The drug war is the antithetical to harm reduction and safety in production and use. The only solution to the drug war is decriminalization, legalization and improved health systems for harm reduction.

    Most of the issue with the drug war and overdoses is in direct relation to drug illegality. Users get badly produced products, mixed with harsher drugs like fentanyl that are cheaper or people can't get them help due to the criminality of the policy. Drugs can be dangerous, the drug war and illegality makes them more dangerous and obliterates harm reduction. The hard line approach leads to more dangerous synthetics that only exist due to the illegality of the substances they are analogs to. Anyone taking drugs that is addicted and needs help, should get help, not felonies and put in a building with violent criminals, adding to problems problems doesn't solve anything.

    Not only that, the drug war has diverted funds to mafias/cartels that have built them to the size of nation states, making the whole thing extra violent when it is mostly just a non-violent end result. We learned nothing from alcohol prohibition.

    The drug war also makes respecting law and order a joke when drugs like marijuana, LSD, psilocybin and more are treated harshly, these are safe drugs with very low toxicity [1], lower than caffeine, aspirin and nicotine, and keep people from harsher substances.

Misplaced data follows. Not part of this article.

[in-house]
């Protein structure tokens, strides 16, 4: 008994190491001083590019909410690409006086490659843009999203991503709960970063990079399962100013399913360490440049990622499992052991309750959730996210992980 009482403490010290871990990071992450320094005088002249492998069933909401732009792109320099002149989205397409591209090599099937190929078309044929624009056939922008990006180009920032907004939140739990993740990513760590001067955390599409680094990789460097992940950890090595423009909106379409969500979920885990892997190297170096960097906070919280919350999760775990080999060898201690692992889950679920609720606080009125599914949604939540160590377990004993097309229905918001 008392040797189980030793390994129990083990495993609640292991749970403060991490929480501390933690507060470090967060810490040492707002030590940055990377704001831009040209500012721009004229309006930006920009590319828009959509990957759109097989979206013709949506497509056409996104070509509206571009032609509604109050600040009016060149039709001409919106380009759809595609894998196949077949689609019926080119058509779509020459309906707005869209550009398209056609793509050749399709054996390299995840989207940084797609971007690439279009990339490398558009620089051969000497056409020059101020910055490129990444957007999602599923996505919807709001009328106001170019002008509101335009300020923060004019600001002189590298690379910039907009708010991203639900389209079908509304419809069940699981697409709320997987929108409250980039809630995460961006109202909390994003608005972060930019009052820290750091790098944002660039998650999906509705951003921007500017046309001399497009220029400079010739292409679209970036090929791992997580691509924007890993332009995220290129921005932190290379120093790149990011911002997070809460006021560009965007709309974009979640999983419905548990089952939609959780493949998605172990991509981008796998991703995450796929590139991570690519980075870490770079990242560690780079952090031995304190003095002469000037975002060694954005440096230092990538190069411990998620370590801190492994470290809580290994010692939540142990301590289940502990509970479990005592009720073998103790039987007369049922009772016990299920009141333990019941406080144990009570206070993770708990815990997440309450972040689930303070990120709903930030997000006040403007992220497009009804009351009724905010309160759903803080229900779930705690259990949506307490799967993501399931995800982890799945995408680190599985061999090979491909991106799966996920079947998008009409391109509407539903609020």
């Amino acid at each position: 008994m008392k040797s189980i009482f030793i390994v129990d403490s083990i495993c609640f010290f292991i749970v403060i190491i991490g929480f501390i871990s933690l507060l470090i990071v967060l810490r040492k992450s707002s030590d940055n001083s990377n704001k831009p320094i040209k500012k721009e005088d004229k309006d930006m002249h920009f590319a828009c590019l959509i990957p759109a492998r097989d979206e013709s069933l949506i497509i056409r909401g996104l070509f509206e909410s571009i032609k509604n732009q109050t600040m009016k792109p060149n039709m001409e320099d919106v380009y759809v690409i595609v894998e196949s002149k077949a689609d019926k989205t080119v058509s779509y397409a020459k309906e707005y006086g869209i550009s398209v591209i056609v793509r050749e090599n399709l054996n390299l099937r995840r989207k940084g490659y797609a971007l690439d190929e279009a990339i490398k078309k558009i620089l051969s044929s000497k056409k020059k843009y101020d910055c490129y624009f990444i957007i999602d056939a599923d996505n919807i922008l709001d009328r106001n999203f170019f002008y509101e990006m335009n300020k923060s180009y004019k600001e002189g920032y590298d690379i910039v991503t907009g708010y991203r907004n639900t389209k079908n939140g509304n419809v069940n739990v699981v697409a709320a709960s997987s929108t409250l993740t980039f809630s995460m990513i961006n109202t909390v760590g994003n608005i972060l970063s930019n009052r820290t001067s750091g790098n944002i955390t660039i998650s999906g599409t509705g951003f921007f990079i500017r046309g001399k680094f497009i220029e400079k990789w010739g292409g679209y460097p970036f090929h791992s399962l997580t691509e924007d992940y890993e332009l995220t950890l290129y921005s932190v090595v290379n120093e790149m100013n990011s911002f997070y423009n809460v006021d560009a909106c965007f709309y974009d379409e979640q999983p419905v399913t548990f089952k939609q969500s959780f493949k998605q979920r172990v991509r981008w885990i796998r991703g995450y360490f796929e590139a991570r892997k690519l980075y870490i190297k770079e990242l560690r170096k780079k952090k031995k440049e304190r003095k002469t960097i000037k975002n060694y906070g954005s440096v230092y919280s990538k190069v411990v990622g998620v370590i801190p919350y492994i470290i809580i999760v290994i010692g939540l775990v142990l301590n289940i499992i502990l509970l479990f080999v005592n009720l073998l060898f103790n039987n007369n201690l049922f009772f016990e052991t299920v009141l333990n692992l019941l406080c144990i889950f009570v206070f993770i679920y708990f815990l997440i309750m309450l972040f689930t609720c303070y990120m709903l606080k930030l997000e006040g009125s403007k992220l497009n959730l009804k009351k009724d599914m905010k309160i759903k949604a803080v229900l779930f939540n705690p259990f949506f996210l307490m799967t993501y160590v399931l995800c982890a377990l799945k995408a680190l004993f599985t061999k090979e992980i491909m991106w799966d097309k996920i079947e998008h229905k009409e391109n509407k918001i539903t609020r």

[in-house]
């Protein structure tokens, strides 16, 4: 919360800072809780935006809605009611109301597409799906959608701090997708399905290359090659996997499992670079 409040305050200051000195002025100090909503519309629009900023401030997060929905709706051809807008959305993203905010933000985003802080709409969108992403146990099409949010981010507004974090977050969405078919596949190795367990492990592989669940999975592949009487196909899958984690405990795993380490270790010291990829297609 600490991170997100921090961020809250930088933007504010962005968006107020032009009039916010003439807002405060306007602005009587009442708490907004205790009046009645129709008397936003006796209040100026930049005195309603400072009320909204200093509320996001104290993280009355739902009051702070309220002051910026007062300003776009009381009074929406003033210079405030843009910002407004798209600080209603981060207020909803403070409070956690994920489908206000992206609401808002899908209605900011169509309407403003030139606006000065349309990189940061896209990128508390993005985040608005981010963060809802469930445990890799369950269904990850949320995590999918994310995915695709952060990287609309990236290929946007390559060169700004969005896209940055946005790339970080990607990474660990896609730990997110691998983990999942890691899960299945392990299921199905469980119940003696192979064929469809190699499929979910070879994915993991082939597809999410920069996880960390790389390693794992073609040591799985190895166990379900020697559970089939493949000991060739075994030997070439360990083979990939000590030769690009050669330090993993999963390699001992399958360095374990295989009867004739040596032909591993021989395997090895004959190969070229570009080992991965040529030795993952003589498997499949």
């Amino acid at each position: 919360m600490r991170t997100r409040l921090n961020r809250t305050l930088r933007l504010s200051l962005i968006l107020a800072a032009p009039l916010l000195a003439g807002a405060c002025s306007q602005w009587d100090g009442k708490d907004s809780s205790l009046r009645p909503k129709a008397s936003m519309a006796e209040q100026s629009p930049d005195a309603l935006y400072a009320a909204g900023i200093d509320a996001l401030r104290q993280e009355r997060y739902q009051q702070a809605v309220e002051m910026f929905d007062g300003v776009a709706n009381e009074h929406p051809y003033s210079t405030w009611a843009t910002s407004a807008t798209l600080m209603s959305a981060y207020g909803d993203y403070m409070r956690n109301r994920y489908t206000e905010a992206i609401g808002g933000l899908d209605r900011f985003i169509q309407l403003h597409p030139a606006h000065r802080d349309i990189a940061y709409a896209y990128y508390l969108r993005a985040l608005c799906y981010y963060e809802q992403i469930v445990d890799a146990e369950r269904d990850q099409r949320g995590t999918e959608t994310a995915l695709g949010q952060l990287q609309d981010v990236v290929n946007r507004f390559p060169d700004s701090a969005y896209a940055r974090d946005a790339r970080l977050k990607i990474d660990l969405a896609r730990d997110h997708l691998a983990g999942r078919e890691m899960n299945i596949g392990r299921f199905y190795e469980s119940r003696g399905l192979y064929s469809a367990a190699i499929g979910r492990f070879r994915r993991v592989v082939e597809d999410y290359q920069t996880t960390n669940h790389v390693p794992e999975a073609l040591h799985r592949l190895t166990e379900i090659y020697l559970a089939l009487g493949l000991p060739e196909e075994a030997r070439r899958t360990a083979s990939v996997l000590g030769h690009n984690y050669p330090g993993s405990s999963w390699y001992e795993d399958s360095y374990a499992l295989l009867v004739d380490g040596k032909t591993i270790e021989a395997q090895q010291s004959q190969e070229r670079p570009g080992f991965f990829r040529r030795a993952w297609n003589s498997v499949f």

Ultimately the drug war is a war on people and plants, that is part of a drug dark age we are in, that will look quite silly in retrospect from the future, same way alcohol prohibition looks today.

    Alcohol is a drug, it is dangerous, but also fun, as long as there is harm reduction and information about it and it is produced safely. When alcohol was illegal, all of that, including production which led to explosions and production of deadly batches, was more dangerous being illegal than legal. It is also safer with the legal market running it rather than the mafia, the reverse is true in other illegal drugs.

    Harm reduction, decriminalization, legalization and bringing a regulated market in will make all substances safer, markets around them efficiently work safety into the system when is has enough market value as there is liability that pushes producers to make safe products and information about harm reduction.

    It is time to throw in the towel on the war on people and the human condition, then turn to a human/health/market focused solution rather than authoritarian enforcement solution. End the drug prohibition dark age. We need a Right to Body amendment that ends this prohibition and future attempts.

    [1] https://imgur.com/gallery/Bkl9QeN

  • freedomben 6 days ago

    Holy cow, I could not agree with you more. As someone who has lost loved ones to drugs (they got something other than what they thought they were buying) and also to suicides over having their legal opioids taken away from them due to the "opioid epidemic," I think you are spot on.

    For the skeptic out there: ask yourself if your loved one wanted to overdose or if it was an accident. I bet the majority of cases were unintentional. Had the drugs been clearly labeled with doses and checked for purity, your brother/sister/father/mother/friend might still be here. Mine would for sure.

  • Galaxeblaffer 6 days ago

    Couldn't have said it better myself. To add to the list of very good and reasonable arguments there's also the social, recreational and medicinal benefits.

    Most people I know are hypocrites when it comes to drugs, on one hand they happily drink alcohol or smoke almost every day as well as consuming huge amounts of caffeine but as soon as illegal drugs of any kind comes up many people get on the fences they really really don't see the similarities, I guess it's just sheepism and brainwashing from early childhood.